Arnold Inspires Nurses to ‘Think Big’

Jennifer Arnold urged the audience to “think big” in a lively Tuesday SuperSession that also featured the presentation of AACN Circle of Excellence awards.

Emcee Jon Holmer warmed up the crowd with a hilarious sketch about replacing call signals with popular songs. Attendees roared with laughter as the DJ played — among others — “I Ran (So Far Away)” by A Flock of Seagulls for the times when nurses care for patients that are far apart and Vanilla Ice’s “Ice Ice Baby” for cardiac ICU patients. 

Twenty-five nurses were recognized with AACN Circle of Excellence awards in a ceremony highlighted by the recipients describing the contributions they make to patient care.

Arnold then took the stage. Medical director of a state-of-the-art simulation center at Texas Children’s Hospital here in Houston, she is widely known as the star of TLC’s “The Little Couple” and for her television appearances on “Oprah,” “The Today Show” and “Dr. Oz.”

Board certified in pediatric and neonatal medicine, she engaged the audience in her personal journey, recounting her diagnosis as a child with a form of skeletal dysplasia.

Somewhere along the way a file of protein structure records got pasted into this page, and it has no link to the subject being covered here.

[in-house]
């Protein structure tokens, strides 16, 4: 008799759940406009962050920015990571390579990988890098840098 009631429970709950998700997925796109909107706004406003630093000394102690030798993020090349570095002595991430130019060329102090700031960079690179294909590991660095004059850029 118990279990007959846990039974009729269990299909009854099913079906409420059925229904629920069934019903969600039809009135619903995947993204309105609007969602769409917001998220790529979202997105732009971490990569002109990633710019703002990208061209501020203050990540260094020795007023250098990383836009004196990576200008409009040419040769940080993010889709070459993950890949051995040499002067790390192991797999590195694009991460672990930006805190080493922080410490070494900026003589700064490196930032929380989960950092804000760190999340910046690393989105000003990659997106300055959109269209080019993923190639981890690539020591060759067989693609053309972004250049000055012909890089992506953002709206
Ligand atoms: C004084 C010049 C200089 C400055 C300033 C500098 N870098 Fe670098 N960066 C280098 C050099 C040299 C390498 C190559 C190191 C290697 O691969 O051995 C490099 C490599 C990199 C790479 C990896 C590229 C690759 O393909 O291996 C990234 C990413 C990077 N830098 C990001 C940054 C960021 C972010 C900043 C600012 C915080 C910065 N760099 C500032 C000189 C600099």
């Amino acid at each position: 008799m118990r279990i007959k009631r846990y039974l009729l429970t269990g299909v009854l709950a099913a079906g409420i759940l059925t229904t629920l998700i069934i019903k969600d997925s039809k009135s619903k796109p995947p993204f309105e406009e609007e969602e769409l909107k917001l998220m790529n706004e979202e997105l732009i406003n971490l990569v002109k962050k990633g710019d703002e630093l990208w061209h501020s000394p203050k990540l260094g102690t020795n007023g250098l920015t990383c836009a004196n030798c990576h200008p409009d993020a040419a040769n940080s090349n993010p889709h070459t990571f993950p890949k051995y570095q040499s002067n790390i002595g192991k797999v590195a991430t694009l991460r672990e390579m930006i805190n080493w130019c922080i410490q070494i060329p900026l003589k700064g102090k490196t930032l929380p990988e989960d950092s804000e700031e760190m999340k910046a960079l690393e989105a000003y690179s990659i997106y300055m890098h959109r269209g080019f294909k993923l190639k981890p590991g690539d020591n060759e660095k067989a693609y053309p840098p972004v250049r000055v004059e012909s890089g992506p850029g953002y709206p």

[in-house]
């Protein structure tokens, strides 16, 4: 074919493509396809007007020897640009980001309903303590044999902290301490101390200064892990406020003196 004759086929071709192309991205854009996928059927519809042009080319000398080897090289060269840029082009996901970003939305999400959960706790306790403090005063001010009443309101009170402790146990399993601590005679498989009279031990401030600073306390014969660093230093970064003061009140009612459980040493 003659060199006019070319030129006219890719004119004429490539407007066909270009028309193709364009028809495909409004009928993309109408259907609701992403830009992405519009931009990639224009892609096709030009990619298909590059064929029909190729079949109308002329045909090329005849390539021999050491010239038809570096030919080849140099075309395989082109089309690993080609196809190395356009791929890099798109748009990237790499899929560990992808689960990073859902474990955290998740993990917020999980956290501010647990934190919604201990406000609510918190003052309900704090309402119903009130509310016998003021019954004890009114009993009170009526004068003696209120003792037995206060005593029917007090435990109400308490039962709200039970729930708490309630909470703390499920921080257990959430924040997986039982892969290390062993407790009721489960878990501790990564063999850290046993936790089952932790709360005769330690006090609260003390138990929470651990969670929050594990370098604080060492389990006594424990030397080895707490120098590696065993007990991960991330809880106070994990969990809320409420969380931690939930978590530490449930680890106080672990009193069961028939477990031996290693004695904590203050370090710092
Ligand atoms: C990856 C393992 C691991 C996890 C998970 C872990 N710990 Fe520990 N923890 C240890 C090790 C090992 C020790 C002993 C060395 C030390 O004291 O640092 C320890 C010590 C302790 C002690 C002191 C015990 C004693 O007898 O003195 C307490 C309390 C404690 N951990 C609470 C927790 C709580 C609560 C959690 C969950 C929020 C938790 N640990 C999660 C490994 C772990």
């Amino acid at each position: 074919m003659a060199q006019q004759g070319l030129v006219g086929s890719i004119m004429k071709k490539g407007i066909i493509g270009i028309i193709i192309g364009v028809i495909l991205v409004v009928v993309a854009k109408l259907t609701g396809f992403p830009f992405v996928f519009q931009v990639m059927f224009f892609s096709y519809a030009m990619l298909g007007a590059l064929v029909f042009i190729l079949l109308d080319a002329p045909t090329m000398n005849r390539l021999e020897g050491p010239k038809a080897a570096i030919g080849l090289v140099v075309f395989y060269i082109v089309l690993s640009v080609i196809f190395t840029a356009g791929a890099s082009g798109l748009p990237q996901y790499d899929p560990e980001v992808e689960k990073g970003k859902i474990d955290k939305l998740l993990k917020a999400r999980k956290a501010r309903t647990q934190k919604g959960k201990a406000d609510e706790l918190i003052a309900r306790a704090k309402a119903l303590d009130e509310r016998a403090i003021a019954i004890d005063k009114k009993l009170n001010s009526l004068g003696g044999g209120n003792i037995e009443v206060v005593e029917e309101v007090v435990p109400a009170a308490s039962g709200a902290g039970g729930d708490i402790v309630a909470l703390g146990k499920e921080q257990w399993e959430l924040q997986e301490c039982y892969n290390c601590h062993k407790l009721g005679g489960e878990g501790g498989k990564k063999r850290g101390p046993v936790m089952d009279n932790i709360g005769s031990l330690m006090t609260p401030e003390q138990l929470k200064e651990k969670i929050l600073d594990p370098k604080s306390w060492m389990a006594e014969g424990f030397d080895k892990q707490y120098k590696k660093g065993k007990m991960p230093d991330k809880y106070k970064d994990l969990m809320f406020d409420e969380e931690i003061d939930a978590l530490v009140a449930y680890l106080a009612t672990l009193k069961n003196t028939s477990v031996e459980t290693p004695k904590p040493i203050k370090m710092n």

“You make a difference in everyone’s lives, and I have so much to be thankful for the work that you do,” she said. “I’m here today because of all the good care I got from so many nurses and doctors.”

She also described learning four years ago that she was battling a rare form of cancer.

Arnold reflected on her life and the lessons she has learned along the way as someone who overcame a disability to achieve her dream of becoming a physician. Her experiences led her to create a philosophy she explains using the acronym T.H.I.N.K. B.I.G. — a blueprint that can help nurses accomplish their goals. It encourages people to try, hope, initiate by taking the first step, never listen to the “no’s,” know your capabilities and limitations, believe, improve and go for it.

She said the best possible outcomes are achieved when patient care is approached with humility and teamwork.

“You know how complex our system is today,” she said. “It can be a challenge. Healthcare has gotten to the point where we no longer need cowboys; we need pit crews.”

Pit crews, she said, allow team members to contribute their particular expertise to produce a desired result.

“The most important thing is that, no matter what obstacle comes our way, you have to remember that life is short. Sometimes, you just have to go for the things you want because you never know what may come around the bend.”